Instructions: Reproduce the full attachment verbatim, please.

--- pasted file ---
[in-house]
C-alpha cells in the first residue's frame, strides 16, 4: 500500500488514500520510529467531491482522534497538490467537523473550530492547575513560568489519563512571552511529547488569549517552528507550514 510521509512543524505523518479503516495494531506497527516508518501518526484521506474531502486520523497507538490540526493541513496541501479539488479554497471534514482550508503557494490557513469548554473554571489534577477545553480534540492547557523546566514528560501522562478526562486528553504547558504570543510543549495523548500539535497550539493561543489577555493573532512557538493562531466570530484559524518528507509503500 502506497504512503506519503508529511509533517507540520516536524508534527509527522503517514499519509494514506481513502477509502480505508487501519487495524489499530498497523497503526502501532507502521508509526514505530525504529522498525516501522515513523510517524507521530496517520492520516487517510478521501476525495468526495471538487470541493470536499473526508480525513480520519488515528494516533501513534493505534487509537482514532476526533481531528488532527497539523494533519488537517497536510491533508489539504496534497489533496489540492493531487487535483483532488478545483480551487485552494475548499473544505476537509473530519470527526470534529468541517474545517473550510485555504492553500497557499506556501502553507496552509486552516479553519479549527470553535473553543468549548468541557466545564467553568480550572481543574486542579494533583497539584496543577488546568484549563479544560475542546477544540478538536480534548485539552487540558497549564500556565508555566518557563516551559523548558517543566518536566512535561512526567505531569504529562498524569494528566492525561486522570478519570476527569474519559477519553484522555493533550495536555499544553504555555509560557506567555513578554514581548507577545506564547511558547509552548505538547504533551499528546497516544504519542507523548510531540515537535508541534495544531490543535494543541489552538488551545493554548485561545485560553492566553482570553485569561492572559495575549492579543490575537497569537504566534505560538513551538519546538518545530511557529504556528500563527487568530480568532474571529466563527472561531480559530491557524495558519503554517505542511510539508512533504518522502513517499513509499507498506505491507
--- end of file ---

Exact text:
[in-house]
C-alpha cells in the first residue's frame, strides 16, 4: 500500500488514500520510529467531491482522534497538490467537523473550530492547575513560568489519563512571552511529547488569549517552528507550514 510521509512543524505523518479503516495494531506497527516508518501518526484521506474531502486520523497507538490540526493541513496541501479539488479554497471534514482550508503557494490557513469548554473554571489534577477545553480534540492547557523546566514528560501522562478526562486528553504547558504570543510543549495523548500539535497550539493561543489577555493573532512557538493562531466570530484559524518528507509503500 502506497504512503506519503508529511509533517507540520516536524508534527509527522503517514499519509494514506481513502477509502480505508487501519487495524489499530498497523497503526502501532507502521508509526514505530525504529522498525516501522515513523510517524507521530496517520492520516487517510478521501476525495468526495471538487470541493470536499473526508480525513480520519488515528494516533501513534493505534487509537482514532476526533481531528488532527497539523494533519488537517497536510491533508489539504496534497489533496489540492493531487487535483483532488478545483480551487485552494475548499473544505476537509473530519470527526470534529468541517474545517473550510485555504492553500497557499506556501502553507496552509486552516479553519479549527470553535473553543468549548468541557466545564467553568480550572481543574486542579494533583497539584496543577488546568484549563479544560475542546477544540478538536480534548485539552487540558497549564500556565508555566518557563516551559523548558517543566518536566512535561512526567505531569504529562498524569494528566492525561486522570478519570476527569474519559477519553484522555493533550495536555499544553504555555509560557506567555513578554514581548507577545506564547511558547509552548505538547504533551499528546497516544504519542507523548510531540515537535508541534495544531490543535494543541489552538488551545493554548485561545485560553492566553482570553485569561492572559495575549492579543490575537497569537504566534505560538513551538519546538518545530511557529504556528500563527487568530480568532474571529466563527472561531480559530491557524495558519503554517505542511510539508512533504518522502513517499513509499507498506505491507